A DAY AT CHEROKEE SOUND, ABACO – TRISH FINDLATER


A MEMORY OF A DAY BONEFISHING ON CHEROKEE SOUND

First I thought it best to look up in the dictionary the meaning of the word ‘Sound’ in relation to ‘Cherokee Sound’ – it has such a poetic name. Sound: a long arm of the sea forming a channel between the mainland and an island or islands; or connecting two larger bodies of water.

“No one knows for sure where ‘the place’ got its name but one theory is that it was named after a local wild cherry tree and according to some old-English sailing charts was identified as ‘Cherry Cay’ (cay pronounced ‘key’ locally). Another story about the first settler being an old Indian woman who was supposed to have come from the Cherokee Nation in North Carolina during the American Revolution, and she named the settlement after her ancestors.”          By Lee Pinder, Cherokee Sound, Abaco.

 About 40 kilometres or 25 miles south of Marsh Harbour, capital of Abaco, is the seaside settlement of Cherokee Sound. It is only fifteen minutes from the superb Delphi Fishing Club at Rolling Harbour where we were based. We set off for a day’s fishing at Cherokee, the home to fewer than 150 families, where most make their living fishing for crawfish, bonefish guiding and taking parties out deep sea fishing. Some of the finest bonefish guides live at Cherokee and none better than young Dana Lowe, daughter of Delphi’s senior guide Donnie Lowe. She has learnt since childhood from her experienced father and knows every inch of the complex waters, and where best to fish under various tide and cloud conditions (perish the thought, it is almost always gloriously sunny). 

Dana has developed her own relaxed approach to guiding, and takes a missed opportunity in her stride, seldom getting upset by a client’s failure to engage with the incredibly spooky fish in the Sound. She calls clearly to the fisherman on the bow from her poling platform high above the 40 horse-power Yamaha at the stern of the 14 ft skiff: Fish 40 yards off, prepare to cast (and a minute later) give me 40 (feet) at 11 (o’clock, the bow is always 12). The angler has sufficient line stripped from the reel and with one false cast and a slight single haul lands the fly in the fish’s path. 

After a momentary pause she quietly asks (with reference to the line): ‘strip, strip, stop, strip, raise the tip, GOT IT’ as the fish yields to the temptation of the inviting fly – and in a moment, like a bat-out-of-hell is 100/120 yards off, heading for the horizon! Then it pauses and turns which is the start of a real good angling experience until it gives up and is released from the barbless hook to rejoin its pals and recount the experience, often being honoured with leadership of the shoal. Such is the order of nature!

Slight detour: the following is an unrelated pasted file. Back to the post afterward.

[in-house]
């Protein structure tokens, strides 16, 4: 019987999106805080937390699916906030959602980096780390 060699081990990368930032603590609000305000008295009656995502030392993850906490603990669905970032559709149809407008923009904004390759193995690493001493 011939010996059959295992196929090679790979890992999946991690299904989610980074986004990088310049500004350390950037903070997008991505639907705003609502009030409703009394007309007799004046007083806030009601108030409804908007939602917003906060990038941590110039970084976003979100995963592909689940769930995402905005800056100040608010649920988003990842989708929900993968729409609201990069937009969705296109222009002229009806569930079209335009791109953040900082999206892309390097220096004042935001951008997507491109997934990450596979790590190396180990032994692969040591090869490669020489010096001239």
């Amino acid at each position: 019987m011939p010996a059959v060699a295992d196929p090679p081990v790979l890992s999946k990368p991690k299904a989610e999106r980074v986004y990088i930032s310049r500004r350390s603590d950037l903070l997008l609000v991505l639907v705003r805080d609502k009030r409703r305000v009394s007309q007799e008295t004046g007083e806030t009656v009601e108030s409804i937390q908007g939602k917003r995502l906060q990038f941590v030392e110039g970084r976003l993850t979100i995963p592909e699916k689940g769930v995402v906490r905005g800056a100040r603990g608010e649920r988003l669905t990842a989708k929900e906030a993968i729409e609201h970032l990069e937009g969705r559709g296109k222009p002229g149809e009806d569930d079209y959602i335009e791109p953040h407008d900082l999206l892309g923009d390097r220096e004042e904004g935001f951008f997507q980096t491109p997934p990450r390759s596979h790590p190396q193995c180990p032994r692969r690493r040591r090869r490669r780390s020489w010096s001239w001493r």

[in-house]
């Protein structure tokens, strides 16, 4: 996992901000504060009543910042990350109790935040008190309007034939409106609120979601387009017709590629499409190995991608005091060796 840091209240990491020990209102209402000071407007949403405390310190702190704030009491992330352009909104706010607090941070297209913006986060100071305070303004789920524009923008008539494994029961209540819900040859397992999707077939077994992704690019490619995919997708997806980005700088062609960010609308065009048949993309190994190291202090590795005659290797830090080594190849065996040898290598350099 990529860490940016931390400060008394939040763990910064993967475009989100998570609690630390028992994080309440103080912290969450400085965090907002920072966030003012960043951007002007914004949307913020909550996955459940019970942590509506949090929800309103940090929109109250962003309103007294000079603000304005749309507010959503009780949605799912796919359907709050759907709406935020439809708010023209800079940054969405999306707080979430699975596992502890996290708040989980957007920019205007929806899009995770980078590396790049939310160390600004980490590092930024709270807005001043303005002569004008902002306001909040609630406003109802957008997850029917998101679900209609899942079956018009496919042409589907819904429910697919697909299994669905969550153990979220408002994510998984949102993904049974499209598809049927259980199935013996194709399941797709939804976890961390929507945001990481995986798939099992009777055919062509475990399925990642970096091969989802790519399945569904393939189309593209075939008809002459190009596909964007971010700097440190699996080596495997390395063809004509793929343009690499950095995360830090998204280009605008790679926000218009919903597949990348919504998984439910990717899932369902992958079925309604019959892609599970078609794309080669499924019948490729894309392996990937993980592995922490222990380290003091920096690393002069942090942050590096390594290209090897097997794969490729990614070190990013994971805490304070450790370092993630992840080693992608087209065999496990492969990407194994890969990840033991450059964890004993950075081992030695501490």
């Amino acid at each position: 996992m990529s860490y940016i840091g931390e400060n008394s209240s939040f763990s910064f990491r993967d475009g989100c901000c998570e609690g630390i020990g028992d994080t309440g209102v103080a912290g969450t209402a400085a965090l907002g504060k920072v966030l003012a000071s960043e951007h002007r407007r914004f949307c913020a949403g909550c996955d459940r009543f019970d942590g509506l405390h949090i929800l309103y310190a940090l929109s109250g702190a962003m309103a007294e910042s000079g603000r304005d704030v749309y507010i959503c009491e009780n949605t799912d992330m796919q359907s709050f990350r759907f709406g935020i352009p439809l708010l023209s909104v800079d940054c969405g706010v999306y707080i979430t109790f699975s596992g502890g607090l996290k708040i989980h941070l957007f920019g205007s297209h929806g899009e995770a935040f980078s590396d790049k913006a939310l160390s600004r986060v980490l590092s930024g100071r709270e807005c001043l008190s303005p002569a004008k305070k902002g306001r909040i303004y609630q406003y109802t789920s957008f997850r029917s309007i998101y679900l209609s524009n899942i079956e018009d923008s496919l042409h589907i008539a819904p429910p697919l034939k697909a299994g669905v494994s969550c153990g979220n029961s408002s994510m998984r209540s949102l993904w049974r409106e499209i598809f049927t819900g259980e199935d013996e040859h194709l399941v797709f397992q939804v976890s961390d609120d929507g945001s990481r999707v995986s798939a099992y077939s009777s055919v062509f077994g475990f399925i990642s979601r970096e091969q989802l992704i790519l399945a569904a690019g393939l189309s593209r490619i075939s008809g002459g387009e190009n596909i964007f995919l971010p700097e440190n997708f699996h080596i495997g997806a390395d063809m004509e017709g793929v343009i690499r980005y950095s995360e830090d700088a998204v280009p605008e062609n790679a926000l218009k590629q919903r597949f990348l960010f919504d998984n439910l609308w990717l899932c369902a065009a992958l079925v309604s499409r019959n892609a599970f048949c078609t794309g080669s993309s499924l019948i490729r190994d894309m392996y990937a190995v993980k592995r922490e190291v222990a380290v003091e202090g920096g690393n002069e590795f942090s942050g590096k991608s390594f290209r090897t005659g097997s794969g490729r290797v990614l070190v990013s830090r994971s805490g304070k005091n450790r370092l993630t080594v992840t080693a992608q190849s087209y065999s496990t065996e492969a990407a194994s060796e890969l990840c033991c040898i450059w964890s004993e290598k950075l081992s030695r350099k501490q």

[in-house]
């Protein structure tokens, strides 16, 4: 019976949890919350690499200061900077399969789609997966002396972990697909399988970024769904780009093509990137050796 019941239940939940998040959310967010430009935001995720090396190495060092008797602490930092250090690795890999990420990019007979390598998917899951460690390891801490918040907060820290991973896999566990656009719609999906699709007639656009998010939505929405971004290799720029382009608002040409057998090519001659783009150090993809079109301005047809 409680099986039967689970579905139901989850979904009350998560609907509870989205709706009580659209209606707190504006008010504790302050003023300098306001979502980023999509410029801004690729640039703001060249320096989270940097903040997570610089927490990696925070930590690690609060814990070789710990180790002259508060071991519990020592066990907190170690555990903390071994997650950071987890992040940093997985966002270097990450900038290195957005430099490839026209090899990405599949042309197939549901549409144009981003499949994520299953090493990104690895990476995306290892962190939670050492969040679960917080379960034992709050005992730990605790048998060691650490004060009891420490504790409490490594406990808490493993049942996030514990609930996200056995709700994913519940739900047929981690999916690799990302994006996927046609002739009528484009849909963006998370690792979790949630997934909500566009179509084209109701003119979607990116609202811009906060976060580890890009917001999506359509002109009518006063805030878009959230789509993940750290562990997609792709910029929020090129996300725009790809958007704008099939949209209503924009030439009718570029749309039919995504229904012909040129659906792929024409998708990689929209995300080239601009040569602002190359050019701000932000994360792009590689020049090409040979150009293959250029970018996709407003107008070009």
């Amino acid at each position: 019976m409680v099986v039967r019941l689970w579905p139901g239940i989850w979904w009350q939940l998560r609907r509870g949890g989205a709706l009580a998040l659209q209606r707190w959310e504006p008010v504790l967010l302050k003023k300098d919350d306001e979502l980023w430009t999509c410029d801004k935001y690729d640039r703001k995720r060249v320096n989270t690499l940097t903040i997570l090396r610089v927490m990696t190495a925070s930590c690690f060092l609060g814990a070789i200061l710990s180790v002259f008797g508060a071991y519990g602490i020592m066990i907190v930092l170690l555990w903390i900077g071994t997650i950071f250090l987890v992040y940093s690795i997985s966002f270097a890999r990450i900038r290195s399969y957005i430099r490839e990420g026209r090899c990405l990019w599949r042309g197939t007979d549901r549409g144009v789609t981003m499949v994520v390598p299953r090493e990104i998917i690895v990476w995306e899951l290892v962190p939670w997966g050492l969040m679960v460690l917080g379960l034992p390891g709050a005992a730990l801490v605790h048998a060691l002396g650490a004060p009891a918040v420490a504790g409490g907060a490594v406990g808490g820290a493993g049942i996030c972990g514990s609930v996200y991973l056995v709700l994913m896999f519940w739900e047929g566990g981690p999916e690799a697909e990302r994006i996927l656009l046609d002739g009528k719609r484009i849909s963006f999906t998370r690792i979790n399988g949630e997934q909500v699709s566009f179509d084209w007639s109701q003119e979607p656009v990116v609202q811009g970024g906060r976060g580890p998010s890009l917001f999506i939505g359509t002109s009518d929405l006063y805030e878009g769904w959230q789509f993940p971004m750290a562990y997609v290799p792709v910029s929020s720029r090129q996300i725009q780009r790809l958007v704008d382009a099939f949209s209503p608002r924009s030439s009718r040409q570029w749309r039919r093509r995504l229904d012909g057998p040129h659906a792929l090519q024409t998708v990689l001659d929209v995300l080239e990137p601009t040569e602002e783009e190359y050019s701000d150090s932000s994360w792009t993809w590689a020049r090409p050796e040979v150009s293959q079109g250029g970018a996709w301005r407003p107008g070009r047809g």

Dana is at one with her surroundings and encourages her guests to take in all that Cherokee has to offer. At low tide she loves to have her guests wade in bare feet on the silvery golden flats, sand as far as the eye can see, and cast to the occasional meandering fish or even a shoal of them. Easy to visualise the silvery sand, the blue green of the water, and the royal blue sky off set by soft fluffiness of the pure white clouds and almost uninterrupted sunshine. I love the lunch stops on a little mangrove island under the limited shade of a coconut tree, and the opportunity to collect a few shells for my nieces. I particularly like the sand dollars that have the appearance of engraved roman coinage, but are transparent porcelain white. And the various shades of pink of the conch shells are much liked by our local jeweller for engraving most appealing cameos. From the boat again she can show you, in season, the Ospreys nesting in their very square constructions of straw and wattle, green turtles snorting, and a plentiful number of ray, shark and barracuda cruising sinisterly around and with no evil intent to the peaceful anglers! 

As the evening draws in we call it a day and say our goodbyes to Cherokee Sound. Dana brings us back to the little jetty where our jeep from Delphi is awaiting us and we wave our fond farewell for another year and watch as Dana punts quietly out into the bay to her lovely home further along the shore line. The slow-paced tranquil daily life here feels as if it has not changed for many years and we hope, if that is fair to the residents, that it remains so for years to come.

Trish Findlater June 2011      

 

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